While a weak dollar may have squashed some overseas travel plans this summer, investors can still enjoy a European vacation by sticking with foreign stocks.
It should come as no surprise to market watchers that foreign stocks, boosted by a sinking greenback, have been shredding their American counterparts. The average foreign large-cap growth fund has returned almost 20% annually over the past five years, according to fund tracker Morningstar, compared with a yearly return of 14% for the
What may astonish investors, however, is the notion that international stocks are still relatively cheap, despite the huge run-up in share prices.
"Even after all this time, European stocks remain significantly undervalued," says Wendell Perkins, portfolio manager for the $115 million
( JFIEX)JohnsonFamily International Value fund,
in a video on TheStreet.com TV.
"According to our models, they are trading at nearly a 25% discount to U.S. stocks, plus they pay dividends on average of 3%. That's still a great story." Perkins' fund is up 12.5% year to date and has returned an average of 21.5% annually for the past five years.
And there is more to the European story in Perkins' view, most notably the ability to increase margins.
"As the E.U. has expanded, established European companies have been tapping into low-cost labor in Eastern Europe," says Perkins. "So while their governments may be slow to change, European companies are moving quickly to add shareholder value, because they realize they are now competing in a global marketplace."
One company Perkins favors for all these reasons is
( BF). Like its American rivals,
, the German chemical giant has been buying and shedding assets to "make it less cyclical." As for valuation, Perkins likes the fact that BASF trades at 10 times cash flow and pays a dividend of 2.4%.
Finally, Perkins appreciates the company's strategic decision to "increase its Asian exposure to 20% of sales, from 14% over the next three to five years."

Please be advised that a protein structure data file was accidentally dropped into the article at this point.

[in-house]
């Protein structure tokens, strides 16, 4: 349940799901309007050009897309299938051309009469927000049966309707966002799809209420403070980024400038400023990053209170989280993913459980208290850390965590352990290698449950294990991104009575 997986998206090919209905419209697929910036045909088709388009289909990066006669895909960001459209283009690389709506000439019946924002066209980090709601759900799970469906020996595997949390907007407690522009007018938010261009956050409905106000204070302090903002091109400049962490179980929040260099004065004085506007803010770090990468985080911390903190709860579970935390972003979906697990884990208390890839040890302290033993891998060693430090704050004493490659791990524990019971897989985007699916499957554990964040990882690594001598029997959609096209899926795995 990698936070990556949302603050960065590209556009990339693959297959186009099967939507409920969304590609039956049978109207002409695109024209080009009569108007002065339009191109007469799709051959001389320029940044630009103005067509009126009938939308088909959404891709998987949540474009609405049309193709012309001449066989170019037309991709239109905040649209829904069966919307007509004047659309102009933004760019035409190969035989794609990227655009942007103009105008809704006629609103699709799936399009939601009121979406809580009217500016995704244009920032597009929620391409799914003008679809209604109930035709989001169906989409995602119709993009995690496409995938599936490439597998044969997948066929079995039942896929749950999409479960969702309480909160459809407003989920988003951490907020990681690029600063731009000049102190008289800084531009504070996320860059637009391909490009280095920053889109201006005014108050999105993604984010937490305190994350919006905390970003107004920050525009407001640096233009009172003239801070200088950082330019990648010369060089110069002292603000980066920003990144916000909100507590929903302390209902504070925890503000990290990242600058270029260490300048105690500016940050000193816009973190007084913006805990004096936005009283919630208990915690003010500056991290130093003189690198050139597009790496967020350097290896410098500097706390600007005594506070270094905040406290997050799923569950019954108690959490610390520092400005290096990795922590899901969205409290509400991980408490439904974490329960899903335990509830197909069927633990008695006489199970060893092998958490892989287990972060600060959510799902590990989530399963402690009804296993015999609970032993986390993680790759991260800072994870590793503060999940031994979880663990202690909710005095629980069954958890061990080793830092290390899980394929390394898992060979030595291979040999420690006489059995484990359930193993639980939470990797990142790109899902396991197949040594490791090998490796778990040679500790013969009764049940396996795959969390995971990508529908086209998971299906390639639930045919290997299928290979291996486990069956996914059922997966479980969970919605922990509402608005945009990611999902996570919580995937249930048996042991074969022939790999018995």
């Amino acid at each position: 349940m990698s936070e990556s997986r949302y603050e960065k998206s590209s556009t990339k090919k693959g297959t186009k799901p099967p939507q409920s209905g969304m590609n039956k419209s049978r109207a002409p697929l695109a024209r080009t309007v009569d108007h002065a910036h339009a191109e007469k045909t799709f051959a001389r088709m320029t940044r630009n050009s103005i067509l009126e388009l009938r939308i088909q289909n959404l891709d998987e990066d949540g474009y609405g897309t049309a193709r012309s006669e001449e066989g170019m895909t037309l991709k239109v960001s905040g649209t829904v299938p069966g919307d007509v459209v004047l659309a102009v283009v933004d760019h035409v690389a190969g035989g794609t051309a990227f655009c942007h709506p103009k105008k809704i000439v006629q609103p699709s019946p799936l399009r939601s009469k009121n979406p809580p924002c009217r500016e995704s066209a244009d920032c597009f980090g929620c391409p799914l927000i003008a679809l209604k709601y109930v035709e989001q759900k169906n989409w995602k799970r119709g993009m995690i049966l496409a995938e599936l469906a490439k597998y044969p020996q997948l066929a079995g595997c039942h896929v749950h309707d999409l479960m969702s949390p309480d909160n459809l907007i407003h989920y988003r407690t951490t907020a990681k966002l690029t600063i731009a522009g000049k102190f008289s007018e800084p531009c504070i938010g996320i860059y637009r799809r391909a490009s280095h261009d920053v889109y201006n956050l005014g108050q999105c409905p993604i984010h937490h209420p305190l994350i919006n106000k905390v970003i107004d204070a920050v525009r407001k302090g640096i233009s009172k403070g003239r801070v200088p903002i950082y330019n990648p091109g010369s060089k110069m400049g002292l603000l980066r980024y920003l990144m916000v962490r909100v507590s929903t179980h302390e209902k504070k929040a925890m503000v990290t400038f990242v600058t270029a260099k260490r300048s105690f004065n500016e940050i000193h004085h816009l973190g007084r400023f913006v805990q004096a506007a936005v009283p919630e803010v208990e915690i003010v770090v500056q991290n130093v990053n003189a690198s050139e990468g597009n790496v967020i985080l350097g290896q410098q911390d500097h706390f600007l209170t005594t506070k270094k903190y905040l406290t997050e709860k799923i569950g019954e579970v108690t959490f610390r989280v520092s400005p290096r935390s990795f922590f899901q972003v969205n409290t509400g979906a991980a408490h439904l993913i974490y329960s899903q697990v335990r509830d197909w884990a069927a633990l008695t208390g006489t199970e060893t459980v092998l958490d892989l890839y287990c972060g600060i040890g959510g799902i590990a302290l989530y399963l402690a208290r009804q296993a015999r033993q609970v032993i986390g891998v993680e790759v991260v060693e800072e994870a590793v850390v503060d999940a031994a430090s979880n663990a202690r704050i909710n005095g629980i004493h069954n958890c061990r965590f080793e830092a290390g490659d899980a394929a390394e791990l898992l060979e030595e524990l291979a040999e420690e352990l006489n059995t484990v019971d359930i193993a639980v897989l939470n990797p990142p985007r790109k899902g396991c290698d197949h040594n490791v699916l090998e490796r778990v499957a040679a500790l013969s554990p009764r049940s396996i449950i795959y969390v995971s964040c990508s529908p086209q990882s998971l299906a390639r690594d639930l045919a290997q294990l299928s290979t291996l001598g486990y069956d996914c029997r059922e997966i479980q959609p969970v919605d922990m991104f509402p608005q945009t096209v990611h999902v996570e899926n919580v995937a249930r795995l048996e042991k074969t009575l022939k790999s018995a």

Elsewhere in Europe, Perkins sees
as a potential winner, despite the recent selloff that was due to questions surrounding its diabetes drug Avandia.
"Glaxo still has a great pipeline and top-sellers like their asthma treatment Advair, so the stock has overreacted to the downside," says Perkins. "Furthermore, the time to buy Big Pharma is when they have blockbuster problems and the stocks get beaten down. After the stocks implode, you see some great values."
Europe, old and new, may continue its climb upward, but one region that remains chained down is Japan. Japanese stocks, as represented by the widely traded
iShares MSCI Japan Index
, have risen only 3% this year, vs. 8% for the S&P, and 12% annually over the past five years.
Perkins, whose portfolio has 20% of its allocation in Japanese stocks, believes that a change is afoot though, and that it's being driven by an increasingly chipper consumer and -- of course -- a cheap yen.
"The recovery in the Japanese economy is real," says Perkins. "Japanese GDP is expected to be in the 2.5% range in 2008, up from 1.7% in 2007, and that's on par with U.S. growth expectations."
"The change in consumer sentiment is evident now. The sense of gloom and disillusionment that pervaded the entire 1990s has finally abated," says Perkins.
Sentiment is up and -- more importantly for the export-driven nation -- the yen is down. Over the past two years, the yen has sunk to 120 per dollar from 110. In other words, for every piece of farm machinery a company like
-- a Perkins pick -- sells overseas, it makes a bundle more yen in return.
"Most people believe the yen will appreciate, but the Japanese have always been wary of a strengthening currency," says Perkins. "And as value managers, we like Kubota because its cheap at nine times cash flow and its international sales are booming, up 18% in 2007."
Before joining TheStreet.com, Gregg Greenberg was a writer and segment producer for CNBC's Closing Bell. He previously worked at FleetBoston and Lehman Brothers in their Private Client Services divisions, covering high net-worth individuals and midsize hedge funds. Greenberg attended New York University's School of Business and Economic Reporting. He also has an M.B.A. from Cornell University's Johnson School of Business, and a B.A. in history from Amherst College.